SMALL-SCALE CHARACTERIZATION OF SHOCK SENSITIVITY FOR VARIOUS NON-IDEAL EXPLOSIVES BASED ON DETONATION FAILURE BEHAVIOR
2019-08-15T20:08:39Z (GMT) by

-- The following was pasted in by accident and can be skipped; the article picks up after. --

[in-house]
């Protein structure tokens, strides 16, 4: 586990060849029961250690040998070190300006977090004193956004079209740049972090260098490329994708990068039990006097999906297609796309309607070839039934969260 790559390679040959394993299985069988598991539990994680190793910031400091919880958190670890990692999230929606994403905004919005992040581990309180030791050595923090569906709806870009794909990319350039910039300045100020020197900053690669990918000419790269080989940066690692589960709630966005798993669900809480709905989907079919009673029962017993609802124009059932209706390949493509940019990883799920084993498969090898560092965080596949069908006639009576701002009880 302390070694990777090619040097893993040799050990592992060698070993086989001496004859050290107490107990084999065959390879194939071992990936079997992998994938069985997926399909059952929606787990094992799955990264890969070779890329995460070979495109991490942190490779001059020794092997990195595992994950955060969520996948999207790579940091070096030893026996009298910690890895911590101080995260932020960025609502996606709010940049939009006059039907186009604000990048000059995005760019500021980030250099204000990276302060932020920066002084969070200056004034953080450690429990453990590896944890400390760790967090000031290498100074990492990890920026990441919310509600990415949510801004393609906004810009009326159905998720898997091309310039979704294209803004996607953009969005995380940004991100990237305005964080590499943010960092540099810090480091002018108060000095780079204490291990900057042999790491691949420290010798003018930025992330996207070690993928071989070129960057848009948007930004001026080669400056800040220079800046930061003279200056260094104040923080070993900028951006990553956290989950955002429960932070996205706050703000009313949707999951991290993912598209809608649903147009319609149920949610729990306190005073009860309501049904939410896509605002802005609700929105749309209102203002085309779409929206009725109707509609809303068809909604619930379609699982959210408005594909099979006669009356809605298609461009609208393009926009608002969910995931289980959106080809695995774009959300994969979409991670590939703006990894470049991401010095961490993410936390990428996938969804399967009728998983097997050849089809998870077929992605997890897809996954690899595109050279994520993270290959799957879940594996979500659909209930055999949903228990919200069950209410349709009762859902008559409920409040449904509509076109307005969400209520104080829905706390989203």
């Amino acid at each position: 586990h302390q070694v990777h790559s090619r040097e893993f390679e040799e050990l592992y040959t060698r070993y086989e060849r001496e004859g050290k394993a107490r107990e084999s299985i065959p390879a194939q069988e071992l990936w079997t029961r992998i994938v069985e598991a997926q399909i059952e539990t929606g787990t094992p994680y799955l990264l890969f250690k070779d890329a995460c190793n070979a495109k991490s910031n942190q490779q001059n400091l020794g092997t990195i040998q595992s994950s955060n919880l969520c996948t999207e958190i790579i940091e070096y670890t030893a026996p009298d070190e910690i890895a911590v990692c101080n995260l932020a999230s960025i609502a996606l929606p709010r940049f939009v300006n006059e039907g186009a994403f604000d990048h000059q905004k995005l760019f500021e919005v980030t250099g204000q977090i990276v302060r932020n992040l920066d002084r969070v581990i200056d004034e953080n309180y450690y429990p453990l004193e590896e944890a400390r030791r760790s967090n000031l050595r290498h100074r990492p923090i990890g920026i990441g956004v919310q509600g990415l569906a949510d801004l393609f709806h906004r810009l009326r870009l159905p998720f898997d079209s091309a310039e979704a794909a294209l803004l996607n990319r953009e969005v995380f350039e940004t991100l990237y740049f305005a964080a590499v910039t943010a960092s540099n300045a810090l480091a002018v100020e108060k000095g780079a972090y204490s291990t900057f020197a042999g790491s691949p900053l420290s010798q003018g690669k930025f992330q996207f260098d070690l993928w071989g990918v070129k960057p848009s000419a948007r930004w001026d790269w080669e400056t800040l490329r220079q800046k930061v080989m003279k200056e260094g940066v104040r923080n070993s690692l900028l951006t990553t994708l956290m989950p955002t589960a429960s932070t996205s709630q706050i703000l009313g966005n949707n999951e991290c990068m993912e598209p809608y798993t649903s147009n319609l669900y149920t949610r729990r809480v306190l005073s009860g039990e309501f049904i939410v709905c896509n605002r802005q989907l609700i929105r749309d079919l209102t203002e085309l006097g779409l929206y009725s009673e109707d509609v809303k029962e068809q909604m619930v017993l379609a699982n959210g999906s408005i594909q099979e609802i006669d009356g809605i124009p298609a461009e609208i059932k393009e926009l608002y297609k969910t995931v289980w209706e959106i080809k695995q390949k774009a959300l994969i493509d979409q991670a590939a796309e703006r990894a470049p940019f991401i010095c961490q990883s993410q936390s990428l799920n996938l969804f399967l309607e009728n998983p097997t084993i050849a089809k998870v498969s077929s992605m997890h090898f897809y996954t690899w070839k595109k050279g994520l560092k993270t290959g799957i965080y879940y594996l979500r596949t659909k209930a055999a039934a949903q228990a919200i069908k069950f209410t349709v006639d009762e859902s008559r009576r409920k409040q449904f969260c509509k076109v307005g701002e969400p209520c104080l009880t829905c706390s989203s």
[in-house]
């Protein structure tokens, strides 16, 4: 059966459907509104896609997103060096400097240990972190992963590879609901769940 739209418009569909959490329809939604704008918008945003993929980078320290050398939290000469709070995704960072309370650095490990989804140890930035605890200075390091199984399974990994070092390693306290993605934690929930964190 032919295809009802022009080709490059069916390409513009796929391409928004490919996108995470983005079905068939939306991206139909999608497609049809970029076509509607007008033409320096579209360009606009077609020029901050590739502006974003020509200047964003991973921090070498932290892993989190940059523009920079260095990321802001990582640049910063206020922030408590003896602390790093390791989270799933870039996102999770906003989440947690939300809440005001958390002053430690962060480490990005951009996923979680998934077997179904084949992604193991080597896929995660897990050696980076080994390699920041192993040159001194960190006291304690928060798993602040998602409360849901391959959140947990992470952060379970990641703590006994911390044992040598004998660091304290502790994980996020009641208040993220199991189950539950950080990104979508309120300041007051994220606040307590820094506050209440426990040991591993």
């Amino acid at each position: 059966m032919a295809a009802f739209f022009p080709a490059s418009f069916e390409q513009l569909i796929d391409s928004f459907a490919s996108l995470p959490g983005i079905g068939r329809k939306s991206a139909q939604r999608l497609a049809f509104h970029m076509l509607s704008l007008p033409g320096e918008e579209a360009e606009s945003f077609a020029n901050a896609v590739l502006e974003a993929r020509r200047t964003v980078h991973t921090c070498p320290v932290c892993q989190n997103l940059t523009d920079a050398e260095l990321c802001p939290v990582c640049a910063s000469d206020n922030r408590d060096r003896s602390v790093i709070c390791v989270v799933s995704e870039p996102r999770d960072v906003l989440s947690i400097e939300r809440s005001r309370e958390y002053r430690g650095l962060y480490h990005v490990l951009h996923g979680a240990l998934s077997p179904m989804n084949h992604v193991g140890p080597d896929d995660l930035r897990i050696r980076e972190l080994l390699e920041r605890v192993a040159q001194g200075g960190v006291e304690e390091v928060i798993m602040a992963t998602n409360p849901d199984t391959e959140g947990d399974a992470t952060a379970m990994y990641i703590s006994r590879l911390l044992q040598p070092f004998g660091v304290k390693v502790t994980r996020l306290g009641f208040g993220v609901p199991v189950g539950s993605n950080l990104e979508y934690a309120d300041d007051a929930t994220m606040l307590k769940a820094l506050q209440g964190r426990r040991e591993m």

The plethora of potential homemade explosive (HME) formulations combined with the fact they often exhibit large critical diameters make them expensive to characterize with traditional large-scale tests. A relatively new method for small-scale characterization was investigated using non-ideal explosive charges consisting of ammonium nitrate (AN) and various fuels. This optical characterization technique utilizes the rate of reaction wave velocity decay in the failing detonations of sub-critical diameter charges as a metric for the shock sensitivity of an explosive. The conditions for detonation initiation and failure have long been used to investigate shock sensitivity (critical diameter, gap tests, run-to-detonation experiments); however, the failure regime still remains largely unexplored. The utility of this small-scale characterization technique lies in its ability to determine the relative shock sensitivity of explosive with minimal material and tests while simultaneously providing transient velocity data for potential use in modeling efforts. In this work, high speed imaging was used and analyzed to determine rates of reaction wave velocity decay in the AN-fuel samples. Among the fuels tested with AN were diesel (ANFO), nitromethane (ANNM), and aluminum (ANAl). It was found that nitromethane was the most effective at sensitizing the AN of the systems considered. In both ANNM and ANAl, maximum shock sensitivity occurred at fuel percentages below stoichiometric mixtures. This was speculated to be due to the competing effects of stoichiometry and hot spot criticality. Sensitivity results were compared to run-to-failure distances and published critical diameter trends and showed good agreement.